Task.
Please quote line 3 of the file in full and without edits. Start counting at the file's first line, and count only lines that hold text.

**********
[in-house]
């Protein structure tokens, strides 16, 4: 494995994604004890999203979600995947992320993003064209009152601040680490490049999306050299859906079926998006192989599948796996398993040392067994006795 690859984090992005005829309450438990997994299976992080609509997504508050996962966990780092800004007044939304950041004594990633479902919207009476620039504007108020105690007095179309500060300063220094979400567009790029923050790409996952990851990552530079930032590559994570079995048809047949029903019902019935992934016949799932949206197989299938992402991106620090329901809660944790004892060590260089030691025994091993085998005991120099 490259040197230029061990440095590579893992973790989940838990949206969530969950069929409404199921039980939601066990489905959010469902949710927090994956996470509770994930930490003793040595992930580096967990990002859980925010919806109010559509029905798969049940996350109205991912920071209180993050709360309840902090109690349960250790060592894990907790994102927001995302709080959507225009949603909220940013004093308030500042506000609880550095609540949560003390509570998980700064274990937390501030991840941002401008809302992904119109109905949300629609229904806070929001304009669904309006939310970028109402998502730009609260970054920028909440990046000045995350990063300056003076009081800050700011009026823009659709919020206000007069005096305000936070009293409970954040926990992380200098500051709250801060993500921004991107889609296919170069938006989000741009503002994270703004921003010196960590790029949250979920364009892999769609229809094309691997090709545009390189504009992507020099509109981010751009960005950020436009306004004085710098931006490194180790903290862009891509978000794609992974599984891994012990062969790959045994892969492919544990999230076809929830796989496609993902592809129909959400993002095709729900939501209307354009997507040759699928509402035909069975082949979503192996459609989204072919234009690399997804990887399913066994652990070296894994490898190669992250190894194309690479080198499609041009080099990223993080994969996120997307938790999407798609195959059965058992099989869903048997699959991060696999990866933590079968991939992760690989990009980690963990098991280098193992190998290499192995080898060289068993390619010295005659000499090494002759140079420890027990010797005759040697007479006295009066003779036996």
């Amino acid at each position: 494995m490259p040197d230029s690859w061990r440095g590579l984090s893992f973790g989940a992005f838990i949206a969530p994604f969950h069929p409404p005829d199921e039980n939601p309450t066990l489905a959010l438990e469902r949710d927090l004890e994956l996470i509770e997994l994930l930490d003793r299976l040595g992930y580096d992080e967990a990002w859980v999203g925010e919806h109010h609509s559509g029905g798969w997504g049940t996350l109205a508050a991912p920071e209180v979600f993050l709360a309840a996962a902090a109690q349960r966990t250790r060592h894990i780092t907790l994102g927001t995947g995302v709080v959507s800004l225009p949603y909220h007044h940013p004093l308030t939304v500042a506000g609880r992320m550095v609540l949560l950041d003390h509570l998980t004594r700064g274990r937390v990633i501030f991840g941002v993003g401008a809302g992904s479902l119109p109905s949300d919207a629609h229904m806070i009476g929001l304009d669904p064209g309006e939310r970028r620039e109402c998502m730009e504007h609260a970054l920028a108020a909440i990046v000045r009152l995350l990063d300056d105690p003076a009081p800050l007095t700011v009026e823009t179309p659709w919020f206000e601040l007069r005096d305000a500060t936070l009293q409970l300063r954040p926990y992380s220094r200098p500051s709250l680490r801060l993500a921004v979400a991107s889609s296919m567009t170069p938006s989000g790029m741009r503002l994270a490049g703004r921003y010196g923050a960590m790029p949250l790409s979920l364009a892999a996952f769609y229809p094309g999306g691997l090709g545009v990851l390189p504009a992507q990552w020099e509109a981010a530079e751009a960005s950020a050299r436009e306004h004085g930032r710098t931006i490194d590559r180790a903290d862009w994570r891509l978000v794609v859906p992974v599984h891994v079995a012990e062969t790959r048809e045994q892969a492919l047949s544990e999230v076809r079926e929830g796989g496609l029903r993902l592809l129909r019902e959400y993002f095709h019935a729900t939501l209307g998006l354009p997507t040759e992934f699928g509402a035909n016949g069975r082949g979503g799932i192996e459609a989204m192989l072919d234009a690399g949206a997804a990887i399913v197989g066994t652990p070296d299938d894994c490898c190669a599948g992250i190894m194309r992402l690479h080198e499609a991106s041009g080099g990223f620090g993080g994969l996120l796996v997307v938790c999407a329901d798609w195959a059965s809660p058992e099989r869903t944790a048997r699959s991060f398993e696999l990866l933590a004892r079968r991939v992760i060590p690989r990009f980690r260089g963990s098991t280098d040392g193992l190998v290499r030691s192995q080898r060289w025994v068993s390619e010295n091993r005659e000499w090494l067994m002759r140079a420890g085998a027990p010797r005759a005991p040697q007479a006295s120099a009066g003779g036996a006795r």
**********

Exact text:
């Amino acid at each position: 494995m490259p040197d230029s690859w061990r440095g590579l984090s893992f973790g989940a992005f838990i949206a969530p994604f969950h069929p409404p005829d199921e039980n939601p309450t066990l489905a959010l438990e469902r949710d927090l004890e994956l996470i509770e997994l994930l930490d003793r299976l040595g992930y580096d992080e967990a990002w859980v999203g925010e919806h109010h609509s559509g029905g798969w997504g049940t996350l109205a508050a991912p920071e209180v979600f993050l709360a309840a996962a902090a109690q349960r966990t250790r060592h894990i780092t907790l994102g927001t995947g995302v709080v959507s800004l225009p949603y909220h007044h940013p004093l308030t939304v500042a506000g609880r992320m550095v609540l949560l950041d003390h509570l998980t004594r700064g274990r937390v990633i501030f991840g941002v993003g401008a809302g992904s479902l119109p109905s949300d919207a629609h229904m806070i009476g929001l304009d669904p064209g309006e939310r970028r620039e109402c998502m730009e504007h609260a970054l920028a108020a909440i990046v000045r009152l995350l990063d300056d105690p003076a009081p800050l007095t700011v009026e823009t179309p659709w919020f206000e601040l007069r005096d305000a500060t936070l009293q409970l300063r954040p926990y992380s220094r200098p500051s709250l680490r801060l993500a921004v979400a991107s889609s296919m567009t170069p938006s989000g790029m741009r503002l994270a490049g703004r921003y010196g923050a960590m790029p949250l790409s979920l364009a892999a996952f769609y229809p094309g999306g691997l090709g545009v990851l390189p504009a992507q990552w020099e509109a981010a530079e751009a960005s950020a050299r436009e306004h004085g930032r710098t931006i490194d590559r180790a903290d862009w994570r891509l978000v794609v859906p992974v599984h891994v079995a012990e062969t790959r048809e045994q892969a492919l047949s544990e999230v076809r079926e929830g796989g496609l029903r993902l592809l129909r019902e959400y993002f095709h019935a729900t939501l209307g998006l354009p997507t040759e992934f699928g509402a035909n016949g069975r082949g979503g799932i192996e459609a989204m192989l072919d234009a690399g949206a997804a990887i399913v197989g066994t652990p070296d299938d894994c490898c190669a599948g992250i190894m194309r992402l690479h080198e499609a991106s041009g080099g990223f620090g993080g994969l996120l796996v997307v938790c999407a329901d798609w195959a059965s809660p058992e099989r869903t944790a048997r699959s991060f398993e696999l990866l933590a004892r079968r991939v992760i060590p690989r990009f980690r260089g963990s098991t280098d040392g193992l190998v290499r030691s192995q080898r060289w025994v068993s390619e010295n091993r005659e000499w090494l067994m002759r140079a420890g085998a027990p010797r005759a005991p040697q007479a006295s120099a009066g003779g036996a006795r």